university Associate Nursing program in Fayetteville for twenty-five years.

WM: What did you teach there?

PJ: Oh gosh, some of everything. Med surge, I did nursery. I really enjoyed babies, loved babies.

In the last five years I did mental health, a lot of mental health. I enjoyed that too, that’s another

really good field that needs a lot of good people.

WM: In addition to the nursing education, were you involved in any community health during

that time?

PJ: I had students at the health department. We did some rotations in school health as well as in

some of the clinics. So I did have a group there at one point during the 25 years I did that, and

remembered “hey I like public health”.

WM: Are you currently in a public health role?

PJ: yes I’m the school health supervisor in Cumberland County.

WM: and how long have you done that?

PJ: Sine April I’ve been in school health. I retired in 2007. The very next week I went to school

health. I had four schools for almost two years and then I got promoted to team leader. Back in

April I applied for and got the nurse supervisor position.

WM: What attracted you to school health?

PJ: I love kids and I had always wanted to do it. I liked the kids in public health when I was in

public health in nursing school. I always gravitated towards children anyway, even though I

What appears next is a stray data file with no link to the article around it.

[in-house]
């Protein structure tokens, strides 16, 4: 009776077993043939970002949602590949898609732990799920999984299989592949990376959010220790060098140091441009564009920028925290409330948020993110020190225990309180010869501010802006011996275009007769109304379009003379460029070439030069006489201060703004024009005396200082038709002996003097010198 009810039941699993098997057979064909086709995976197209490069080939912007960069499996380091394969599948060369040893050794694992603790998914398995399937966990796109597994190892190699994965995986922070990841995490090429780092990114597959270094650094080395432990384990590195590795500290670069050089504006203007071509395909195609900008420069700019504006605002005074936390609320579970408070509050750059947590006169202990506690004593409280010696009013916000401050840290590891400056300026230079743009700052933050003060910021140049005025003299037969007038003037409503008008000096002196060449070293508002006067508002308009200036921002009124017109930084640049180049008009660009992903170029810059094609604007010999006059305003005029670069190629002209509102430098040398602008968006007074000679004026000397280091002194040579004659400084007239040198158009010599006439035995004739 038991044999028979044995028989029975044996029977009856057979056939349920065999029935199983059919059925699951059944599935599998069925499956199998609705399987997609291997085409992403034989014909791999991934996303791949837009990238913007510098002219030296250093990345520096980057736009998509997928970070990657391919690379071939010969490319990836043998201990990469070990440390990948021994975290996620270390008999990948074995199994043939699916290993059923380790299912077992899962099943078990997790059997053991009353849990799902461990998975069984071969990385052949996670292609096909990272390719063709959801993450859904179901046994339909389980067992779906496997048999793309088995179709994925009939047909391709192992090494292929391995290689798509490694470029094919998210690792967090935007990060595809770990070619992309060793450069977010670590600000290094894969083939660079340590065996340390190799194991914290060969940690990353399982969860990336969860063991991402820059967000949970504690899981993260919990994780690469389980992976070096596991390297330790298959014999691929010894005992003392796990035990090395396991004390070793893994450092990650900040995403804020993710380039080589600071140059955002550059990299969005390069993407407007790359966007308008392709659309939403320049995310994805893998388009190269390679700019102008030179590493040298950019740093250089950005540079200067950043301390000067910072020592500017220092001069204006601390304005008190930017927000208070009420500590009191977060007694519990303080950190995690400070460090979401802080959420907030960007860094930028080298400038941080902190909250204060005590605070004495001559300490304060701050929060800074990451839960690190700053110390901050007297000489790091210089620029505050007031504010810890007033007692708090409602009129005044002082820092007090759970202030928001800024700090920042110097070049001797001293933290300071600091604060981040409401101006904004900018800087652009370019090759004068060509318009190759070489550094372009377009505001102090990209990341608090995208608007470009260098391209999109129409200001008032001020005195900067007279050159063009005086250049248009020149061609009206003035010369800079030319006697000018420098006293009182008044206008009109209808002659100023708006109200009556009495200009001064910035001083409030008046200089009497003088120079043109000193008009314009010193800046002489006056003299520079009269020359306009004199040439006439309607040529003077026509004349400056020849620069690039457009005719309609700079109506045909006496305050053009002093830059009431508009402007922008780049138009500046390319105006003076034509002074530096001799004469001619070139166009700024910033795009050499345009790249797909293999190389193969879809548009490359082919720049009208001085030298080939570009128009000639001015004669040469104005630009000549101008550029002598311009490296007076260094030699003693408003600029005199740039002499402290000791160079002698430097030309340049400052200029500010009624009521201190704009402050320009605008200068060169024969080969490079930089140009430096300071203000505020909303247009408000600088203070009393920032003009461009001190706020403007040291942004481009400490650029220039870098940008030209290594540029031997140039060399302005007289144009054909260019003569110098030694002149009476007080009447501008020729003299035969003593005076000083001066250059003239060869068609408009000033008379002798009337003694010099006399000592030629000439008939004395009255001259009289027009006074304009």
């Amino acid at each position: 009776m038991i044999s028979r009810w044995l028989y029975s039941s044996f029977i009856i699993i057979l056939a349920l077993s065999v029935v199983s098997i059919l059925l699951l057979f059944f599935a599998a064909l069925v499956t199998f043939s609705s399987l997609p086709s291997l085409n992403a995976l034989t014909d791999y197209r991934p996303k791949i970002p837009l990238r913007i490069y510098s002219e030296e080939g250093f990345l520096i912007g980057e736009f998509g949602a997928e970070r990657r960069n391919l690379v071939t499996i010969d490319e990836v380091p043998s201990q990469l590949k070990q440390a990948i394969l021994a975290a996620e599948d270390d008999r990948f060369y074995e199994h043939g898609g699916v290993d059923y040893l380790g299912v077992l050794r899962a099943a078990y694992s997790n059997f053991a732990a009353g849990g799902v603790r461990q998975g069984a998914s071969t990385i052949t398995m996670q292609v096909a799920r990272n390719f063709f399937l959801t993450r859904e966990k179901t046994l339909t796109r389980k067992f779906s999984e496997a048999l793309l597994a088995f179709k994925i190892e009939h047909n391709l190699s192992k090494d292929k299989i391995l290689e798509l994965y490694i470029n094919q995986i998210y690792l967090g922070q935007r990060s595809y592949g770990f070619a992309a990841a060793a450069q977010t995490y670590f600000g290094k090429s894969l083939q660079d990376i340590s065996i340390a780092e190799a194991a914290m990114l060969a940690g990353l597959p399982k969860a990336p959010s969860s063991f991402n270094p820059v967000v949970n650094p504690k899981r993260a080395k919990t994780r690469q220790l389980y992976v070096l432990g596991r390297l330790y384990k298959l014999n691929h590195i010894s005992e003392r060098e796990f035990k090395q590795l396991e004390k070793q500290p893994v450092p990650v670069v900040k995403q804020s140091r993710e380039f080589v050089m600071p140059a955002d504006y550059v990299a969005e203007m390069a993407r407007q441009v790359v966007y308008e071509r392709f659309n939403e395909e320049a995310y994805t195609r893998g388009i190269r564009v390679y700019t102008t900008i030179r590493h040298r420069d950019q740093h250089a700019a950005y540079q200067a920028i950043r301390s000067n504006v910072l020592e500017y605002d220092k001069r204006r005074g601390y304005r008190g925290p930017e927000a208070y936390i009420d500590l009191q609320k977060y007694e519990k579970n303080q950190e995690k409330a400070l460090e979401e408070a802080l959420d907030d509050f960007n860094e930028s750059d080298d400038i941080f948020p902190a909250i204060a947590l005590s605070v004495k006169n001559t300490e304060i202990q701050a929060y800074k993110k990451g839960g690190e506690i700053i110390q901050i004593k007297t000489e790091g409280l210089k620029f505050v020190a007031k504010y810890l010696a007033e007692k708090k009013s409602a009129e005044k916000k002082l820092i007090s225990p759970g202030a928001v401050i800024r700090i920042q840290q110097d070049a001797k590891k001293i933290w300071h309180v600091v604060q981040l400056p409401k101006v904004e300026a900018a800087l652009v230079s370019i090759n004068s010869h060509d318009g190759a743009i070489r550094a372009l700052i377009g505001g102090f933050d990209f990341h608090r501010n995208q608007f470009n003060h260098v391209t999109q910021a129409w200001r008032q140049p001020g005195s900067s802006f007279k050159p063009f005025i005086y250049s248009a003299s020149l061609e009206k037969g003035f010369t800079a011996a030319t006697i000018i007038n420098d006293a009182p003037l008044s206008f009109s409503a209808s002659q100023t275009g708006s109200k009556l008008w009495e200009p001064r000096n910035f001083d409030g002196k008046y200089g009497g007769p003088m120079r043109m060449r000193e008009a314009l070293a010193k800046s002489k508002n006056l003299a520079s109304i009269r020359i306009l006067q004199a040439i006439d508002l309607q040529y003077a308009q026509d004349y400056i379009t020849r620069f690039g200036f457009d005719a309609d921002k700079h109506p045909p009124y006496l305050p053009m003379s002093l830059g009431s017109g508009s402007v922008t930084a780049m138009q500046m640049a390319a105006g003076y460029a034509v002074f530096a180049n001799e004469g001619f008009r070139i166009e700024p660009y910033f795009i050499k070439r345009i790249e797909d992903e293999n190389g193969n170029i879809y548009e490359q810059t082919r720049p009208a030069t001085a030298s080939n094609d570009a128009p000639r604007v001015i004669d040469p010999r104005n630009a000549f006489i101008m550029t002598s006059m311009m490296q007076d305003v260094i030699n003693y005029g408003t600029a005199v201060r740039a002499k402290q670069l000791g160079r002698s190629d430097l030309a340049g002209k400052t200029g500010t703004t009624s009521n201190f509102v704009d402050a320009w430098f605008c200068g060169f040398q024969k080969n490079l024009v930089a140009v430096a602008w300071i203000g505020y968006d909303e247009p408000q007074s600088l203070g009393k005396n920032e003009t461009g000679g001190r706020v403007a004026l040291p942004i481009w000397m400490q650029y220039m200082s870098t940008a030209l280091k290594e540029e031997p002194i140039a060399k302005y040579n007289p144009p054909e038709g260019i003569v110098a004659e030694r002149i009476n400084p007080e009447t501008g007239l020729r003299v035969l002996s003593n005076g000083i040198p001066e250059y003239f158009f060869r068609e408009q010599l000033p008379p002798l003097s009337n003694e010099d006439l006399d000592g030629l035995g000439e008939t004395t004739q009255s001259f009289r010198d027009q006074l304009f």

didn’t want to do pediatrics per se I love children. Then I had my own child who’s now almost

fourteen, and I said “what can I do to combine these things?” the public health, the mental health,

but be still somewhat independent and have a really good schedule, and still enjoy what I’m

doing. School health just fits the bill.

WM: Where do you work in school health?

PJ: Right now I’m out of my office at the health department. We’re based out of the health

department.

WM: Is that here in Wilmington?

PJ: No that’s Cumberland County in Fayetteville. When I worked as a school health nurse

though I had highschool and three elementary schools. One of my elementary schools was rather

large, it was nearly 600 children. I really enjoyed the little ones. I loved my kindergarteners.

WM: Tell me about your first job in community health. Was it this school role?

PJ: I think you could consider it to be my first community health role, officially. My school

health nurse role.

WM: Tell me about your most memorable story about community health nursing. Or any

nursing.

PJ: Well last year we gave a lot of flu shots, the H1N1 initiative that we went through in the

schools. We gave probably 17,000 flu shots last year. And there are only twenty-one school

nurses. So we were busy all year doing that. But the children of course, some of them, especially

the elementary kids, would come in and they would be either really brave or really scared. And